So White and So Pale

She burst just ghostly and that was the last thing she ever did. Her last breath rose above her and dissipated into the cold midnight ink. I sat there cradling her body, most of it anyways. She sorta stopped halfway down and trailed off into bloody strands. I was looking into her eyes, I was the last thing she saw. What I would give not to see that special breed of loneliness and fear.

He had come barreling through in a panel truck. Without common sense to act as a compass, he was blind and apathetic to anything in his path. He splashed me and I vowed petty, impotent, vengeance. She had sprained her left leg, the coroner told me. She saw it coming, she must have and I just had to hear her scream. Then I hear the scream crumble as the truck runs over her twice, the weight breaks her.

Her name was Tina Bowden. Her brother was glad I was there, glad someone was there. I gave the police a general description of the truck but it wasn’t much. I went home and hid from the last five hours as best I could. I tried TV, I tried books, I tried a shower. Nothing relieved me of Tina’s face. You can be the manliest man of all time and still cry in the right situation.

I’m not him, I wept like a camera was panning over me and I needed an Oscar. I found myself sunk into weird selfish guilt like a kid looking under a Christmas tree at all the gifts that weren’t his. Why should she die with me? I didn’t do anything to warrant such a punishment. Slowly with the help of good brandy, I slept. I kept myself in a sort of waking sleeping. When I dream I see her, so every night I got myself good and blotto in hopes of tranquil transitions between the days. Sometimes, it works but only sometimes.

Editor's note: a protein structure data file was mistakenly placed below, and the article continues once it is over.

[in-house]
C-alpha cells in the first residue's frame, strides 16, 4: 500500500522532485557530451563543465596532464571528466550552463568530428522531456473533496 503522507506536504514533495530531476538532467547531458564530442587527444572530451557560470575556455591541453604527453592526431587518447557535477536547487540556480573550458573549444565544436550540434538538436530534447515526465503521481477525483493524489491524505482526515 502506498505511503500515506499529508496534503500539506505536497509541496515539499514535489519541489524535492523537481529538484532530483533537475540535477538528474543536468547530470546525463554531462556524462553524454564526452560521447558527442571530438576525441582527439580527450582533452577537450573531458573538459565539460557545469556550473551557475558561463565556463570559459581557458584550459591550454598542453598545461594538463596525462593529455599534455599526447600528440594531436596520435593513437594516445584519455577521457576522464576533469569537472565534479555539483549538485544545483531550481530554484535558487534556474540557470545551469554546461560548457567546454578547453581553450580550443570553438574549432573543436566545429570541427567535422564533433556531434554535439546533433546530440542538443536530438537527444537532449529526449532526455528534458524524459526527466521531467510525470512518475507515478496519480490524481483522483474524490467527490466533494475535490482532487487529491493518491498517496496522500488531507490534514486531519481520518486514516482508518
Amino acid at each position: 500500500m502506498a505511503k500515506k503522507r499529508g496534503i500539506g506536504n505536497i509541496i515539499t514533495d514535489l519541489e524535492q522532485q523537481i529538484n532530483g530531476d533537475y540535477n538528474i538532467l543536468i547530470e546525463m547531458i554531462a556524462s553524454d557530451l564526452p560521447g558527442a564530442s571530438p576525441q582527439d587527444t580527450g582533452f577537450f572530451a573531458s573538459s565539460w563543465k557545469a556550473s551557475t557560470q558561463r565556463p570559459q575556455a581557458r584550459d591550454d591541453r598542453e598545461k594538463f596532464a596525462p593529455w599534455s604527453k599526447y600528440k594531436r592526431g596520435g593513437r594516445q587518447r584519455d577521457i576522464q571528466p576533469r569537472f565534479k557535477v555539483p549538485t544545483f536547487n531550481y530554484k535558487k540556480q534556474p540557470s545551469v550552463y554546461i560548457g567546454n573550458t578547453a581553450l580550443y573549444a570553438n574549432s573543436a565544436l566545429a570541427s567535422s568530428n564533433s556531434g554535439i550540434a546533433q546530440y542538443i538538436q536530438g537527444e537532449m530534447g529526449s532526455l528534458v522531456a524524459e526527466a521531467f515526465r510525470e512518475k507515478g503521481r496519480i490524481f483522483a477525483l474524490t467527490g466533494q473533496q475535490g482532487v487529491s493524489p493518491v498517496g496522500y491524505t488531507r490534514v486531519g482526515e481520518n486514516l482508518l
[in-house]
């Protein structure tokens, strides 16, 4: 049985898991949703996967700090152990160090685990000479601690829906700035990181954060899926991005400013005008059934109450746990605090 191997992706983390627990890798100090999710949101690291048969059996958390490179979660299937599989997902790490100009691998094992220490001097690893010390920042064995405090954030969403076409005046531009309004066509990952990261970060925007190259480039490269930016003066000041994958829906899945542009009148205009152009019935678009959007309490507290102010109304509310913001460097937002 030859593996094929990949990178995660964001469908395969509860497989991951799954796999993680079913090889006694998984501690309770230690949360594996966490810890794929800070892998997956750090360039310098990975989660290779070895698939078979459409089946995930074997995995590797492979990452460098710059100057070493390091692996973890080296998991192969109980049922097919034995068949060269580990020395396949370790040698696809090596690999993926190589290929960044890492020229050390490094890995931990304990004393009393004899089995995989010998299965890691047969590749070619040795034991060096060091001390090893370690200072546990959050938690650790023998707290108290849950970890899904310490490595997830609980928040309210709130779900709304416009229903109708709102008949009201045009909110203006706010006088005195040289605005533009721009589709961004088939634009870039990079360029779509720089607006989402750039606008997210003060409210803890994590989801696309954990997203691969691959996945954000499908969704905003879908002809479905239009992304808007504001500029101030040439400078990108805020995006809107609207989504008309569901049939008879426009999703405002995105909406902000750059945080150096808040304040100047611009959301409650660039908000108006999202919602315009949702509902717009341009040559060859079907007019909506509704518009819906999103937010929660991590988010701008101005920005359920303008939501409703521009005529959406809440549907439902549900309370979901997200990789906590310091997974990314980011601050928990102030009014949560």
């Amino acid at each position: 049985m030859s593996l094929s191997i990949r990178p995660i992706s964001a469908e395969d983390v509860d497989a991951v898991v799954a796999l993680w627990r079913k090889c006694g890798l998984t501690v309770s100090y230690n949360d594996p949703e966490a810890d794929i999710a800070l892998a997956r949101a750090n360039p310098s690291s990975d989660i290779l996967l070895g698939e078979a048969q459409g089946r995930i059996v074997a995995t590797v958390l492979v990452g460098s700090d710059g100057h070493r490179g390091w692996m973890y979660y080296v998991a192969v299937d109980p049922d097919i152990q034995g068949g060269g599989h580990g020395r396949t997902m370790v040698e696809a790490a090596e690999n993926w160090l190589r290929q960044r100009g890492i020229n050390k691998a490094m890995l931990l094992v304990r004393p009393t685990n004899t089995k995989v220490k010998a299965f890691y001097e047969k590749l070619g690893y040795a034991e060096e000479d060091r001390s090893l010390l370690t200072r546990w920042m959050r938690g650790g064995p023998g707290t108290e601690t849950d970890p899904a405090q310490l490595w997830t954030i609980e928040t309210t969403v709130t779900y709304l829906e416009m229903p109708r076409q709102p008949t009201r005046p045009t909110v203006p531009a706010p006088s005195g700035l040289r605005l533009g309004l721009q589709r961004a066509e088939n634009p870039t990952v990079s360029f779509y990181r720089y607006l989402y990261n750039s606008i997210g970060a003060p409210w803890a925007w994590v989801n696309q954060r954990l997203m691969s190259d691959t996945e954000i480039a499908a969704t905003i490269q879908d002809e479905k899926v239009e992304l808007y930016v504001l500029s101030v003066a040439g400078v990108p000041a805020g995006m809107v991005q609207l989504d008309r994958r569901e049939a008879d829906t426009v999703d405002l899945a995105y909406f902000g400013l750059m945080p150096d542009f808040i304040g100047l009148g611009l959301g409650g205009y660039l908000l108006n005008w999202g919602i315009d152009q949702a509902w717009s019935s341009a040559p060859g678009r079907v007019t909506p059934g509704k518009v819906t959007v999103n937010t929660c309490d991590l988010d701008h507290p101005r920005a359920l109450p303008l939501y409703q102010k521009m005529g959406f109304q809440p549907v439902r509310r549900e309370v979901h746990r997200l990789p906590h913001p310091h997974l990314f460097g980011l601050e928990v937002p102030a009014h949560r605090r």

One day (a month short of cirrhosis I’m sure) the numbers come to me. It’s the license plate number of a truck that has caused me no small discomfort. I take myself to the BMV and meet Charlize. She’s pretty and pretty far out of my league but sympathetic enough. I befriend her, I beg her and then a week later the waterworks start up. I’d love to say I was just manipulating her but that would be a gross overestimation of my talents. Through pity, weeks of pestering and friendship, I get a name and an address. Vernon White was not getting a month older.

Four hundred dollars and five days later, I pick up all the courage I need to face him. He lived near the airport. As I approach, the world becomes scenic and destitute. In my head a banjo is playing and it seems to echo all around me. His home’s wheels are flat and the hitch is rusted beyond use. The door is open and Vernon’s a ghastly old apparition of a man. Some time ago he had died. With Vernon dead, I leave empty handed and heavy hearted. I didn’t get what I want but I got better than Tina and that would have to do. Hell, I even made a friend at the BMV.

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